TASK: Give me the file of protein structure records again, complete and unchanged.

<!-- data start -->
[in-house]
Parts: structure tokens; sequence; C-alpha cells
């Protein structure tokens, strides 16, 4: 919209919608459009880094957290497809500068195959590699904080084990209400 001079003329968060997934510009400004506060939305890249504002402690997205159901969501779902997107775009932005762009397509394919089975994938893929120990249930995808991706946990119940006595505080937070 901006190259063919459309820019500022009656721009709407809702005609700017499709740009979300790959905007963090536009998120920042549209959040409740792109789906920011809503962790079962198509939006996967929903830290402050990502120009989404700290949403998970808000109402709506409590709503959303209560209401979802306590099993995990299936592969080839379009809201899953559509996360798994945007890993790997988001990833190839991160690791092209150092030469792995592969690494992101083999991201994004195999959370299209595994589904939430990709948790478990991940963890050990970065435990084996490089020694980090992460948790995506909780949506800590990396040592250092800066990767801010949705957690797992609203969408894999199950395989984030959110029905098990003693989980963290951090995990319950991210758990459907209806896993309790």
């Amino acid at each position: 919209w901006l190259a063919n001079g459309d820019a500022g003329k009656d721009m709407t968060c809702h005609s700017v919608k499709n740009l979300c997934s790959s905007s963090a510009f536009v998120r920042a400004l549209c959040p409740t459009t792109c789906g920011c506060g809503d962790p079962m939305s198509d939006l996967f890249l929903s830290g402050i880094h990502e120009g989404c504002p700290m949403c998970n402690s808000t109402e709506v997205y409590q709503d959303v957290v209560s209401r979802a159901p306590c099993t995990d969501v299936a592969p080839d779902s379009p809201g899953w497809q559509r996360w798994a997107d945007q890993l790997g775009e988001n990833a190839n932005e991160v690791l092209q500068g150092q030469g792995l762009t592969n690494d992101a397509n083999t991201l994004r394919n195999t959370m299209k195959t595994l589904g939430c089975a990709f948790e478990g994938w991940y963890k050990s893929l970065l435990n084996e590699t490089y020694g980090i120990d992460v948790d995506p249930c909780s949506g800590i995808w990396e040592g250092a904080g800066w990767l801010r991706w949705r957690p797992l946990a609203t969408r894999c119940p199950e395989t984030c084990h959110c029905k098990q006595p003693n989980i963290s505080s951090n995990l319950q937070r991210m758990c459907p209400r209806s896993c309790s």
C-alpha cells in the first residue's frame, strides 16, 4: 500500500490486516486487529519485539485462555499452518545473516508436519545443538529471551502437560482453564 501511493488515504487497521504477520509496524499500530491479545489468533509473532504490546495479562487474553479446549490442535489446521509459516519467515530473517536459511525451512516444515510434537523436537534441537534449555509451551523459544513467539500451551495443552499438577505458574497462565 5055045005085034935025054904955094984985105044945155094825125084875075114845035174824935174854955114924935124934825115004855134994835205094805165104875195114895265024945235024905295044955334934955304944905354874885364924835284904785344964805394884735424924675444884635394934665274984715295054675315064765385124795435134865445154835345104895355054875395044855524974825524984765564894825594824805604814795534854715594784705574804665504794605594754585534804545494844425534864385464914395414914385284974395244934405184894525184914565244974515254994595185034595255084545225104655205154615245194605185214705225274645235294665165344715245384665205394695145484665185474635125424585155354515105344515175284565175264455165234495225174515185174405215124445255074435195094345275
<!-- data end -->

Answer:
[in-house]
Parts: structure tokens; sequence; C-alpha cells
């Protein structure tokens, strides 16, 4: 919209919608459009880094957290497809500068195959590699904080084990209400 001079003329968060997934510009400004506060939305890249504002402690997205159901969501779902997107775009932005762009397509394919089975994938893929120990249930995808991706946990119940006595505080937070 901006190259063919459309820019500022009656721009709407809702005609700017499709740009979300790959905007963090536009998120920042549209959040409740792109789906920011809503962790079962198509939006996967929903830290402050990502120009989404700290949403998970808000109402709506409590709503959303209560209401979802306590099993995990299936592969080839379009809201899953559509996360798994945007890993790997988001990833190839991160690791092209150092030469792995592969690494992101083999991201994004195999959370299209595994589904939430990709948790478990991940963890050990970065435990084996490089020694980090992460948790995506909780949506800590990396040592250092800066990767801010949705957690797992609203969408894999199950395989984030959110029905098990003693989980963290951090995990319950991210758990459907209806896993309790």
């Amino acid at each position: 919209w901006l190259a063919n001079g459309d820019a500022g003329k009656d721009m709407t968060c809702h005609s700017v919608k499709n740009l979300c997934s790959s905007s963090a510009f536009v998120r920042a400004l549209c959040p409740t459009t792109c789906g920011c506060g809503d962790p079962m939305s198509d939006l996967f890249l929903s830290g402050i880094h990502e120009g989404c504002p700290m949403c998970n402690s808000t109402e709506v997205y409590q709503d959303v957290v209560s209401r979802a159901p306590c099993t995990d969501v299936a592969p080839d779902s379009p809201g899953w497809q559509r996360w798994a997107d945007q890993l790997g775009e988001n990833a190839n932005e991160v690791l092209q500068g150092q030469g792995l762009t592969n690494d992101a397509n083999t991201l994004r394919n195999t959370m299209k195959t595994l589904g939430c089975a990709f948790e478990g994938w991940y963890k050990s893929l970065l435990n084996e590699t490089y020694g980090i120990d992460v948790d995506p249930c909780s949506g800590i995808w990396e040592g250092a904080g800066w990767l801010r991706w949705r957690p797992l946990a609203t969408r894999c119940p199950e395989t984030c084990h959110c029905k098990q006595p003693n989980i963290s505080s951090n995990l319950q937070r991210m758990c459907p209400r209806s896993c309790s």
C-alpha cells in the first residue's frame, strides 16, 4: 500500500490486516486487529519485539485462555499452518545473516508436519545443538529471551502437560482453564 501511493488515504487497521504477520509496524499500530491479545489468533509473532504490546495479562487474553479446549490442535489446521509459516519467515530473517536459511525451512516444515510434537523436537534441537534449555509451551523459544513467539500451551495443552499438577505458574497462565 5055045005085034935025054904955094984985105044945155094825125084875075114845035174824935174854955114924935124934825115004855134994835205094805165104875195114895265024945235024905295044955334934955304944905354874885364924835284904785344964805394884735424924675444884635394934665274984715295054675315064765385124795435134865445154835345104895355054875395044855524974825524984765564894825594824805604814795534854715594784705574804665504794605594754585534804545494844425534864385464914395414914385284974395244934405184894525184914565244974515254994595185034595255084545225104655205154615245194605185214705225274645235294665165344715245384665205394695145484665185474635125424585155354515105344515175284565175264455165234495225174515185174405215124445255074435195094345275